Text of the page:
Ask the doctor: first trip to the dentist?

April 04, 2011 12:00 AM

Q: At what age should a newborn go to the dentist for the first time?

 

A: Baby teeth are vulnerable to tooth decay from their very first appearance, on average between the ages of six and 12 months.  The American Academy of Pediatric Dentistry (AAPD) encourages all parents and caregivers to “Get it Done in Year One,” meaning to ensure that all infants visit the pediatric dentist upon the appearance of their first tooth, or no later than their first birthday.

 

Proper care for baby teeth is imperative as they serve several critical functions, including fostering good nutrition by permitting proper chewing, aiding speech development and helping proper development of permanent teeth by saving space for them.

 

Proper oral health care practices for babies can also help to prevent tooth decay, which is not only painful, but can prevent a child from eating correctly, impacting overall health and development.  Undetected and untreated tooth decay can lead to infection, loss of teeth and expensive and mostly preventable emergency and restorative interventions.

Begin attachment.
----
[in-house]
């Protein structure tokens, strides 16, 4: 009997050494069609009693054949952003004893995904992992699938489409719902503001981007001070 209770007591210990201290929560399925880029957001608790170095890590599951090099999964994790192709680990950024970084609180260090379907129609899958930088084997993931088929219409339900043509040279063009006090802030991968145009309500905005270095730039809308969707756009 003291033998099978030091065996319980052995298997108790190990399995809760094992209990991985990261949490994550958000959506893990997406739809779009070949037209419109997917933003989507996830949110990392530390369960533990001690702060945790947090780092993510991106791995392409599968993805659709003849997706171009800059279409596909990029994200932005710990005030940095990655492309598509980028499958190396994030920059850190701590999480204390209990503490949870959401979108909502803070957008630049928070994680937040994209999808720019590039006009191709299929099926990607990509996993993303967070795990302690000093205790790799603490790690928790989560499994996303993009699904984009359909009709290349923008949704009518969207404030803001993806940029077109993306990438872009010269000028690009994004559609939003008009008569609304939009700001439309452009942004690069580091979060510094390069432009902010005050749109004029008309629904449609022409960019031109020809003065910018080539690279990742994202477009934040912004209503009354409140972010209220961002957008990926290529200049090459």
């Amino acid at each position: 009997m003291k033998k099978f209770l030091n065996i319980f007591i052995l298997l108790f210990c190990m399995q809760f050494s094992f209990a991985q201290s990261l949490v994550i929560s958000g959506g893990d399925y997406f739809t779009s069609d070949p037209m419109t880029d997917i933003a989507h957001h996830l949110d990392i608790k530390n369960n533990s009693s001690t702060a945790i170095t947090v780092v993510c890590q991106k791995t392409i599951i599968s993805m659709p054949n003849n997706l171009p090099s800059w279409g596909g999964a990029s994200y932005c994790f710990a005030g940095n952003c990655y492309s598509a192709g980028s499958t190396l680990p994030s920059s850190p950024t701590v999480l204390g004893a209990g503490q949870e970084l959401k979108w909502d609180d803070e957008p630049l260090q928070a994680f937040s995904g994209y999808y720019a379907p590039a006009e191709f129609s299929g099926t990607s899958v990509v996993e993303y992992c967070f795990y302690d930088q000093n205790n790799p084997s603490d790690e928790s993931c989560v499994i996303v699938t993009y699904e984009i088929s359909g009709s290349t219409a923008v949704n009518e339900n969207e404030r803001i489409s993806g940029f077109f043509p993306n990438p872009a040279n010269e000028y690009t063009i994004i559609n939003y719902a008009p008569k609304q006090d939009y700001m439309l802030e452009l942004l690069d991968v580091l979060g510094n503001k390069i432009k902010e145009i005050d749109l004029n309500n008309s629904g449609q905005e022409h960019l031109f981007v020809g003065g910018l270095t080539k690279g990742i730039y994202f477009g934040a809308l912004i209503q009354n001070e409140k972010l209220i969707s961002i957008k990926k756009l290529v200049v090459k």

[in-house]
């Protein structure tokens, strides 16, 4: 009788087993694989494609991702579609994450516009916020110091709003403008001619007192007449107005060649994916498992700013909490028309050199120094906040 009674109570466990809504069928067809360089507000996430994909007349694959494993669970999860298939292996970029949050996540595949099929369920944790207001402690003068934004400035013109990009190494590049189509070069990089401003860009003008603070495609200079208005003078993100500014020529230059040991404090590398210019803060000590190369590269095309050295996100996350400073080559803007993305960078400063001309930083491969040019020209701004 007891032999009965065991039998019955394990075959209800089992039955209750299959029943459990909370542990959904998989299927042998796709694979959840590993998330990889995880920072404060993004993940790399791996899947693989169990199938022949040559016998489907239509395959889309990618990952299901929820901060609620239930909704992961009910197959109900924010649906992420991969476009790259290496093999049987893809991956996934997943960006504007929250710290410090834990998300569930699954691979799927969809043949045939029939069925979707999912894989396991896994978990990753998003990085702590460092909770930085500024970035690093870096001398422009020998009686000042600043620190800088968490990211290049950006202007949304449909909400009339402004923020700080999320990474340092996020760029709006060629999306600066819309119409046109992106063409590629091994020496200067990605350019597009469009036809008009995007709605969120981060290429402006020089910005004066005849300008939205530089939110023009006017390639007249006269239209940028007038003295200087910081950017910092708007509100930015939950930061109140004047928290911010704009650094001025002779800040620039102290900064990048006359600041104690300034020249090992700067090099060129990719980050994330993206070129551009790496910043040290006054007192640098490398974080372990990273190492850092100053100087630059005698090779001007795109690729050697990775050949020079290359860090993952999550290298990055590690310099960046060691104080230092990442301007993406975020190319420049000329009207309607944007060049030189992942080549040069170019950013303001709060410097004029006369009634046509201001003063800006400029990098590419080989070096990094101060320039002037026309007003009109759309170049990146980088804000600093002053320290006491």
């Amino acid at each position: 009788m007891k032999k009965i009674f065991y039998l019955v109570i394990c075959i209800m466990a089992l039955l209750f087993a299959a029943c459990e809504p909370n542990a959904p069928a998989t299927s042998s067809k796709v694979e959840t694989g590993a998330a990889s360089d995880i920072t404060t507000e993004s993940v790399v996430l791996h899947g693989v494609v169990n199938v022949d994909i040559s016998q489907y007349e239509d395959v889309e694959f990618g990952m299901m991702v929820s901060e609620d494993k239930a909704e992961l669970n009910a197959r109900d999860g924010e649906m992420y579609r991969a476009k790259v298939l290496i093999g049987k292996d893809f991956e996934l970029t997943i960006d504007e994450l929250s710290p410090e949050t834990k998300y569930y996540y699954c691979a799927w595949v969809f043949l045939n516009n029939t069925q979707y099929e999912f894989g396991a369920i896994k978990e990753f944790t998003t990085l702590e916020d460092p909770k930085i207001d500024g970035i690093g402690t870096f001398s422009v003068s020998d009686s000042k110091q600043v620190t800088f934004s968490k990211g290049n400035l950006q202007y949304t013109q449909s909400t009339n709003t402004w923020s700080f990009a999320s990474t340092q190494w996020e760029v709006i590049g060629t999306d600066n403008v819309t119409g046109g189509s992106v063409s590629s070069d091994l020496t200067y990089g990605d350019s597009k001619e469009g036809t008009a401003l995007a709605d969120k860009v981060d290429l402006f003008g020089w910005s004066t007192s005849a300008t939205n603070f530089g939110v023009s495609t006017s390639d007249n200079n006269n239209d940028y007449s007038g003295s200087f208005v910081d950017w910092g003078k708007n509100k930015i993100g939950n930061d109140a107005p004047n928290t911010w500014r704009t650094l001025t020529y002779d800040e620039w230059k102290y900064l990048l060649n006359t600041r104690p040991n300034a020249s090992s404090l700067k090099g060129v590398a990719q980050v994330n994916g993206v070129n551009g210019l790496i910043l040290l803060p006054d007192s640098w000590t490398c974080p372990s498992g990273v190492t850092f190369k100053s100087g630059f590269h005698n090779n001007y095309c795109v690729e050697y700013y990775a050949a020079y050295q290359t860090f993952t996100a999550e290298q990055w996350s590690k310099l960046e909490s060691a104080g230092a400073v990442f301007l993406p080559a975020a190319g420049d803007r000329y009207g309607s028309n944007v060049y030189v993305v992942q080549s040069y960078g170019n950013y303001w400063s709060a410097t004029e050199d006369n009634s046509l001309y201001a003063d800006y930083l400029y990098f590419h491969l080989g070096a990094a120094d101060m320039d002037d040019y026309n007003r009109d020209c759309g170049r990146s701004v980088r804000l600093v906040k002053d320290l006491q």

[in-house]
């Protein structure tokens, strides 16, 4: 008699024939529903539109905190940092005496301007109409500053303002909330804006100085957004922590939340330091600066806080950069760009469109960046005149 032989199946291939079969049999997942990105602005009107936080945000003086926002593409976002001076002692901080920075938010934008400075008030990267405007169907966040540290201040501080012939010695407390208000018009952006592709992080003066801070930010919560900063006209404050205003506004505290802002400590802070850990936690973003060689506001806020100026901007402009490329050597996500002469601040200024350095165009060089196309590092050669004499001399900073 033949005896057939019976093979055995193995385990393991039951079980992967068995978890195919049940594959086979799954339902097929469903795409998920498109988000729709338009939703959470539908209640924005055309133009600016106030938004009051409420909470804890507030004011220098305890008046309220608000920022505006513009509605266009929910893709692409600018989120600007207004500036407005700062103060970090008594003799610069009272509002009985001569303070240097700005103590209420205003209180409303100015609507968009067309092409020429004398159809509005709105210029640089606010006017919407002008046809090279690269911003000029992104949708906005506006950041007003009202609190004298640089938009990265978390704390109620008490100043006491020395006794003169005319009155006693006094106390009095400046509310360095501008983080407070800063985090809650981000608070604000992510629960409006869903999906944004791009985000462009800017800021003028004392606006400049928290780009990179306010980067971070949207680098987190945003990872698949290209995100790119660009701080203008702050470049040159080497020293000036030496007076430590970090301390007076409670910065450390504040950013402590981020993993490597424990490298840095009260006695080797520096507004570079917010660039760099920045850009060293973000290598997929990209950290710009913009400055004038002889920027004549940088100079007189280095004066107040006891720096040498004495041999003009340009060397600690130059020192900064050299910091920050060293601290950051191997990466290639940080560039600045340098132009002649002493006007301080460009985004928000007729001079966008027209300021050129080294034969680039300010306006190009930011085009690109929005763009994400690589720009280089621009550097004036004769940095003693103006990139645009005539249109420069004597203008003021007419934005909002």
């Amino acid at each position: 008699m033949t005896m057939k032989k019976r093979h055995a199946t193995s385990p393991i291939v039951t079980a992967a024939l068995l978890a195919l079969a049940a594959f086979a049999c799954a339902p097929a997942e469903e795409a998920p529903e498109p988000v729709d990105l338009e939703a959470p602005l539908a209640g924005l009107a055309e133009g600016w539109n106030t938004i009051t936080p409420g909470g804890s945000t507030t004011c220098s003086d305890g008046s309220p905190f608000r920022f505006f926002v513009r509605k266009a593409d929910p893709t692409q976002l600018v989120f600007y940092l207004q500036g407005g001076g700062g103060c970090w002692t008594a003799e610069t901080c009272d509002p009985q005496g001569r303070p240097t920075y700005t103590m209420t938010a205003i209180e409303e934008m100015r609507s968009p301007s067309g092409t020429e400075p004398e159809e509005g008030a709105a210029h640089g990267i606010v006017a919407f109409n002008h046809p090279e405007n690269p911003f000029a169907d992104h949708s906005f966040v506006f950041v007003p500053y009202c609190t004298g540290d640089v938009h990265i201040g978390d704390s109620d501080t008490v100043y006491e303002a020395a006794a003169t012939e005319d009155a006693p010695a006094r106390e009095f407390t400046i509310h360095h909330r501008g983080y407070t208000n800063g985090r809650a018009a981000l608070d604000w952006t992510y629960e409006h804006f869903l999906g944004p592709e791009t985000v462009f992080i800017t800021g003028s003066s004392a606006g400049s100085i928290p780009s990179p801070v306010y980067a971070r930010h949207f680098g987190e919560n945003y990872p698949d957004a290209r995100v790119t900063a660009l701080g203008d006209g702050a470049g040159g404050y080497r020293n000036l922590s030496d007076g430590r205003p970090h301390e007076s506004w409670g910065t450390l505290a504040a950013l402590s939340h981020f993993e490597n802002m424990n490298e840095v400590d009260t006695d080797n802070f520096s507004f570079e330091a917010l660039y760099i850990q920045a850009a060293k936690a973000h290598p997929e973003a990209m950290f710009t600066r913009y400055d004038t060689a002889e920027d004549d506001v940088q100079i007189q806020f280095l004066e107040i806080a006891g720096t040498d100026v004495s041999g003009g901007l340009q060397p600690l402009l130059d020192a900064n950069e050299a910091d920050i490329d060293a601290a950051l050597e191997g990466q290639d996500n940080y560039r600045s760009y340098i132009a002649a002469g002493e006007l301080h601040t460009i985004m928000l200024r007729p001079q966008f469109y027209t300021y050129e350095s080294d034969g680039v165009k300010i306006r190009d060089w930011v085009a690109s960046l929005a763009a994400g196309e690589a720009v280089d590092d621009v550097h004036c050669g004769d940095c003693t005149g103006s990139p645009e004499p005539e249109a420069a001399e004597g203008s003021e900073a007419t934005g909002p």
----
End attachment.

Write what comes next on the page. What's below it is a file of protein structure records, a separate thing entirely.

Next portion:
The year one dental visit can actually save money.  In fact, studies have shown that children who have their first dental visit before age one have 40 percent lower dental costs in their first five years than children who do not, due to the cost of dental and medical procedures that may be necessary as a result of poor oral health.

 

Visiting a pediatric dentist by the time the first baby tooth appears enables the child to begin a lifelong preventive dental care program to minimize tooth decay and cavities.  Pediatric dentists can detect early tooth decay, provide parents with information on proper oral and facial development, determine fluoride needs and more.

 

For more information on infant oral health care or to find a pediatric dentist in your area, visit www.aapd.org.

 

Dr. John R. Liu

John_R_LiuDr. Liu is the managing partner of Eastside Pediatric Dental Group in Issaquah, Wash., and the President of the American Academy of Pediatric Dentistry.

 

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